A Chow-Down Duck Party
A gaggle of Northern Shovelers have happened upon a part of Saracen Lake, which is apparently rich in the nutrients that ring their respective bells. It is root-hog-or-die with any thoughts of table manners being summarily jettisoned as an entry level requirement for participation in the chow-down event.
Sunday, January 18, 2015
Pine Buff, Arkansas
Some days, you just get lucky.
A day or two ago, I made a swing by Saracen Lake here in Pine Bluff, and it looked like a major “Shoveler” convention was well under way. The best corner of the lake was swarming with them. More properly known as the Northern Shoveler, this is a pretty duck — the males with a green head, black bill, bright orange feet with black, tan and white wing and tail feathers accented by some rusty feathers on the side. These dudes look like high-end aquatic sport models.
A Beak like a....
A boy shoveler and his wife (and/or girlfriend) are cruising around the lake. Despite the fact that Mr. Duck is looking resplendent in his feathery raiment, she could care less as she speeds by collecting a meal in her specialized beak, which more or less gives the bird its name. That beak does kinda remind one of... well... a shovel.
If You Can't Lick 'Em....
Mr. Dude Shoveler, after being rejected, decides that if you can’t lick ‘em, join ‘em.
Time to Preen
Once satisfied, Bro. Shoveler decides it is time to do a bit of preening.
I was fortunate to have the lake shore almost totally to myself for some reasonably close shots for thirty minutes or so before walkers with dogs and other duck observers spooked them farther out in the lake. I feel no enmity towards these citizens, who share the same access rights with me.
Pandemonium at the Dinner Table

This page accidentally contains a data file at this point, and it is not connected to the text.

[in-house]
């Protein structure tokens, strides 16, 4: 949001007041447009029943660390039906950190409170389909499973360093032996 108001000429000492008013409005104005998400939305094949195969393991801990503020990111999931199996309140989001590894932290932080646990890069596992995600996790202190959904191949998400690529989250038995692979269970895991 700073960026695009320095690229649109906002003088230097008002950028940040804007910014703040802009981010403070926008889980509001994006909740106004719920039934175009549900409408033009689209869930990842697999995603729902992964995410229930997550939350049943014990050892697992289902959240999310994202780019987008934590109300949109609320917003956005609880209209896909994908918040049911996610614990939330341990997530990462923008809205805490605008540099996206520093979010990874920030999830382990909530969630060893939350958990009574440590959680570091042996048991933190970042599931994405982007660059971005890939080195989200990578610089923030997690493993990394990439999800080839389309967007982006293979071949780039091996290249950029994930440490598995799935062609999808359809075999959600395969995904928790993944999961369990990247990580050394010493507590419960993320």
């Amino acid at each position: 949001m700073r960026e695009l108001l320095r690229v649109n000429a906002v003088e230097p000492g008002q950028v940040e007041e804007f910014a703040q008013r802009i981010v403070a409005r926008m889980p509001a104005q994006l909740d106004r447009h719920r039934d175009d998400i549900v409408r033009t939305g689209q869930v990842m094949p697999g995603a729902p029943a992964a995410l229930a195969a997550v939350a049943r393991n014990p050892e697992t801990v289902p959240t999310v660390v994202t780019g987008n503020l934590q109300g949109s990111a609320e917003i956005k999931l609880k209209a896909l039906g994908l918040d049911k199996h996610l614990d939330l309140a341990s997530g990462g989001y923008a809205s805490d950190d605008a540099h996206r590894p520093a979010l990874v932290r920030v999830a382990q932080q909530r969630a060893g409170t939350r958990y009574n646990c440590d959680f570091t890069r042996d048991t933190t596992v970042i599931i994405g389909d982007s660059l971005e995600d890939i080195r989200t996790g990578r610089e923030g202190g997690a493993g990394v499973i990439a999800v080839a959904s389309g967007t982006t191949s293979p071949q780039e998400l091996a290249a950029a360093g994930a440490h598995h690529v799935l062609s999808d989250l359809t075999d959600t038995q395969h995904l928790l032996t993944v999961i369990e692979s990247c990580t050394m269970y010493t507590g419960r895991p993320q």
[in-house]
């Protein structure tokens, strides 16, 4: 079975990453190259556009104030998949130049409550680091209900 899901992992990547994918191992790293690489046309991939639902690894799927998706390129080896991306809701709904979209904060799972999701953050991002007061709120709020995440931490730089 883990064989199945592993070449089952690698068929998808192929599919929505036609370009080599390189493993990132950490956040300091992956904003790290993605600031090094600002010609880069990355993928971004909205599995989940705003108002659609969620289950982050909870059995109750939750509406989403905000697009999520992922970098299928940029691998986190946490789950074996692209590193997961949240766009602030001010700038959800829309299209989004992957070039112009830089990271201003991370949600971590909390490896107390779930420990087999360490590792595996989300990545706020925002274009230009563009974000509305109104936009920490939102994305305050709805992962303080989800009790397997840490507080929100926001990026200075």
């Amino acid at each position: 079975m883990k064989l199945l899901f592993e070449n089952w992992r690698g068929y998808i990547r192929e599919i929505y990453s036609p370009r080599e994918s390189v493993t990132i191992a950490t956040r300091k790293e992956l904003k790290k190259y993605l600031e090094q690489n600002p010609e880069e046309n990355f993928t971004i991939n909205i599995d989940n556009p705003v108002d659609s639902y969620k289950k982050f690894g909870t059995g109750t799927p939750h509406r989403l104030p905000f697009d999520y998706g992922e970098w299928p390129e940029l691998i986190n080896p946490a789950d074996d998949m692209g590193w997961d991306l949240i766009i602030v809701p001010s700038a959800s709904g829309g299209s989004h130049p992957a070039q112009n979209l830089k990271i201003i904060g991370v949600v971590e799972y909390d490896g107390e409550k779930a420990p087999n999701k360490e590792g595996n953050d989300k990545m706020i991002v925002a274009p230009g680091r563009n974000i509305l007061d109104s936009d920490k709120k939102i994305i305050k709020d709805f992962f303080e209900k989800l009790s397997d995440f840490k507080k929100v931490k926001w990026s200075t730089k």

When shovelers get together for a neighborhood feed, pandemonium is the order of the day.
The ducks have a diet of minute plant food and aquatic invertebrates. When they are foraging, they are plowing through the water with beaks submerged, leaving a good wake. When one or more of the flock finds a “honey hole,” his or her compatriots join-in for a small feeding frenzy, a fun activity to watch. During the course of my observation, I saw no less than a dozen or more of these shoveler smorgasbords underway at once.
The Long Line of Avian Tradition
Meanwhile, across the street near the Jefferson County Courthouse, starlings line up on utility poles and lines. It has been this way for as long as I can remember. I’ve shot similar aggregations in the same place since before my hair upped and turned gray.
I did not have to wander from home turf to find neat stuff. Give it a shot yourself. You might be surprised.
But Wait, There's More....
See Wilbur T. Gull,
Jonathan’s long-lost brother-in-law,
plus some more duck pictures,
a pelican on the wing,
and an egret during a scratch session.
See it all
at Weekly Grist for the Eyes and Mind. Click here and enjoy.